Thursday, May 27, 2010

Revamped and raring to go!

I have all but one book left in that stack of Ngaio Marshes I mentioned. Sad isn't it that I haven't written about any of them yet! I got a bit pre-occupied with trying to do the blog up. I'm fairly pleased and hope it'll be easier to work with. And I hope to take a photo of loads of my fave books (that I own ... ) soon and change, the seaside one is lovely but I do need a book theme.

Wednesday, May 26, 2010

Biting the bullet and going for three columns!

Let's see if this works! I've downloaded a template from and am hoping to make great things happen with it. It's an awfully messy site, slow and difficult to find one's way around and all, so I just ended up taking the first best one. Now, apparently I'll have to re-add links and all. Work to be done!

Tuesday, May 18, 2010

Book discussion club x 2

Well, the one meeting never seems to be taking place, we've had to postpone and cancel due to illness and what-have-you, but the other one ticks right on ahead like a fabulous old railway station clock. For the former we read The Brief Wondrous Life of Oscar Wao by Junot Díaz, a book I've been wanting to read for years and plugged hard for for that reason and because I was sure I already owned it ha ha ha. Only to come home that night and be reminded by my husband that we gave our pristine copy away to a friend ages ago when we hadn't had time to look for a present. So we re-bought it. Re-buying should be just as well-known as a word as re-gifting is. Anway, I'm not sorry because it's a great book, more on that in a while.

For the other group, meeting tonight at our flat (fingers crossed that goes well, that Minimus cooperates and goes to sleep with no problems, that rest of family don't feel too put out etc.), we read Sofi Oksanen's Stalin's Cows. It doesn't seem to exist in English yet, but her most recent novel, Purge (Puhdistus), has been translated into several languages and is being heavily promoted, so I think it's only a matter of time. Oksanen is a sort of wonderchild, one of those authors whose themes, talent, outspokenness and appearance combine to make her a media superstar, loved and hated to the max. Finland has a small population and a tradition of homogeneity in culture and ethnicity which we here in Sweden use to explain (away) the superior results Finnish children reach in national tests compared to Swedish children. Oksanen shows a darker side of the coin, with those qualities serving to alienate people who are different, to ostracize them, to openly abuse them and take advantage of them.

The book is about Anna, and her Estonian mother who married a Finn and came to Finland in the late seventies, and her grandmother who raised two children under Stalin while her husband hid in the woods. A lot of stuff written about the book focuses on Anna's eating disorders, but this is more than a book about a girl/woman with bulimia - to me her bulimia is only interesting because it is juxtaposed with the starvation and deprivation of the war and Communism. Her grandmother struggled to feed her family, the relations in Sibiria battled starvation daily (at one point we read that the Sibirian cookery book is simple - for vegetable soup you need vegetables and water, for flour soup flour and water, for cabbage soup cabbage and water). After the war the shortages continued, with endless black market bargaining, different ways to cheat the system, constant queuing. It's three generations of eating problems, Anna is just the final stage.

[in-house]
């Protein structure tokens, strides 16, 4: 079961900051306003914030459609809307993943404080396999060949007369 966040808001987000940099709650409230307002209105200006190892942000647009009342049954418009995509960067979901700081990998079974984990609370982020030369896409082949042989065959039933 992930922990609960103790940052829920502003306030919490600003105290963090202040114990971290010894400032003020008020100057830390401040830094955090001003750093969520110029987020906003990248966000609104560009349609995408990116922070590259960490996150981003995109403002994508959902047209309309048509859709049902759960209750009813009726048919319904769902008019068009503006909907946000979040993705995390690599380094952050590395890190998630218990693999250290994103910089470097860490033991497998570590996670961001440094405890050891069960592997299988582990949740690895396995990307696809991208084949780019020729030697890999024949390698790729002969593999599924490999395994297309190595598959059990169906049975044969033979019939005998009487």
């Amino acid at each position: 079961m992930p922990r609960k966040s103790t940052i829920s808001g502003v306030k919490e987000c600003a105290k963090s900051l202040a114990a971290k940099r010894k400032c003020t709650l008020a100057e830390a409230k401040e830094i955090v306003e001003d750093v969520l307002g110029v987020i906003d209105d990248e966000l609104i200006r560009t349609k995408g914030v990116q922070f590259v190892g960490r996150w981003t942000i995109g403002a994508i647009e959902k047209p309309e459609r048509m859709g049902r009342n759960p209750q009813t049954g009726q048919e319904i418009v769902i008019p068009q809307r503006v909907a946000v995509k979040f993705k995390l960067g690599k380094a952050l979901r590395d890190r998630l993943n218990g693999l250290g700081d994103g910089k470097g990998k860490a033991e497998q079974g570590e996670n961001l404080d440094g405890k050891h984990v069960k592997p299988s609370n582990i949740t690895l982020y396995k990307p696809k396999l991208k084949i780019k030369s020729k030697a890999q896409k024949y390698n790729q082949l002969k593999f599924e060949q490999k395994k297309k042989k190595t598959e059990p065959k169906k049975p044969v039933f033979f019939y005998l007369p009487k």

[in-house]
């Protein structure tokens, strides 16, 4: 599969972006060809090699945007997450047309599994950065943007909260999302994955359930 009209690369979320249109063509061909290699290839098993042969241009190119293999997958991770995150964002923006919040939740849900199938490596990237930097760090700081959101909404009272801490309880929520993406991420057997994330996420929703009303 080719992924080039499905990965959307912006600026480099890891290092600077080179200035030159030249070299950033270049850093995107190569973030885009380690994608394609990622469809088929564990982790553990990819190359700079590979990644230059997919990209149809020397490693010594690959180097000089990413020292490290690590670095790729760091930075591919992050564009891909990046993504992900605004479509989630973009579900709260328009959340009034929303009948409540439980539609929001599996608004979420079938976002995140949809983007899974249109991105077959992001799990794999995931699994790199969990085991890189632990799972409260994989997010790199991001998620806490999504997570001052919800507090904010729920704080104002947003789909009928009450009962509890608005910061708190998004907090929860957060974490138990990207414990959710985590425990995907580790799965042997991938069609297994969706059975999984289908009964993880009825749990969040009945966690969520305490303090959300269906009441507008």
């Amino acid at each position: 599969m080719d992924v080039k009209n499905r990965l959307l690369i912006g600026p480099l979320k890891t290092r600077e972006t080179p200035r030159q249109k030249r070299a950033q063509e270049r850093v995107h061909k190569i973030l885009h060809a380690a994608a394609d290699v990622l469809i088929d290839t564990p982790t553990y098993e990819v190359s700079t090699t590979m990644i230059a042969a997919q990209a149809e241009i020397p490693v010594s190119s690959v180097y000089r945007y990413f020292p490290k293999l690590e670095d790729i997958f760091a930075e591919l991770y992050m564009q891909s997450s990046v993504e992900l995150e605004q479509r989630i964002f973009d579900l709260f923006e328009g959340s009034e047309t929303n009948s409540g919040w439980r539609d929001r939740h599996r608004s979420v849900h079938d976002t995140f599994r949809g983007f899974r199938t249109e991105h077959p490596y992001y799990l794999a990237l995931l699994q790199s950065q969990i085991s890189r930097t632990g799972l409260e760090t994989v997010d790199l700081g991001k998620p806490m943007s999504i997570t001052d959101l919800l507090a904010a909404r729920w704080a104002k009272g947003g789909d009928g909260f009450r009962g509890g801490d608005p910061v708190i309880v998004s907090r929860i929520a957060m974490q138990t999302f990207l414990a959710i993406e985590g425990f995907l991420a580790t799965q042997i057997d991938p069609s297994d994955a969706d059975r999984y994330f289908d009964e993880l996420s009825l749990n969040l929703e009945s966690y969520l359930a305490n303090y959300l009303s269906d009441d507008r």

I can see why this is so controversial in Finland. According to Oksanen, the Finns ignored the Estonian brother-people and dismissed them as Soviets during all the Communist years, and the Estonian women were just Russian whores. After independence the Finns flock to buy cheap alcohol and cheap prostitutes. Now the Russian whores were recognized as Estonian, but they were still whores. At age 11 Anna is approached on the ferry by a Finnish man who whispers "how much?". The Finnish men can't be trusted in this book, they visit countless prostitutes and keep cheap mistresses on the side behind the Iron curtain. (It's a brave book to write seeing as how it's inevitable that the reader will confuse Oksanen with Anna - is she saying that her own father was a cheating drunk?) Anna learns this, and also that probably all women are prostitutes who will sell themselves for a pair of tights, for food, for a life in the West maybe. "Eat up" says the mother and grandmother who remembers the war "but not too much, because you have to stay slim and attractive to get the right kind of man".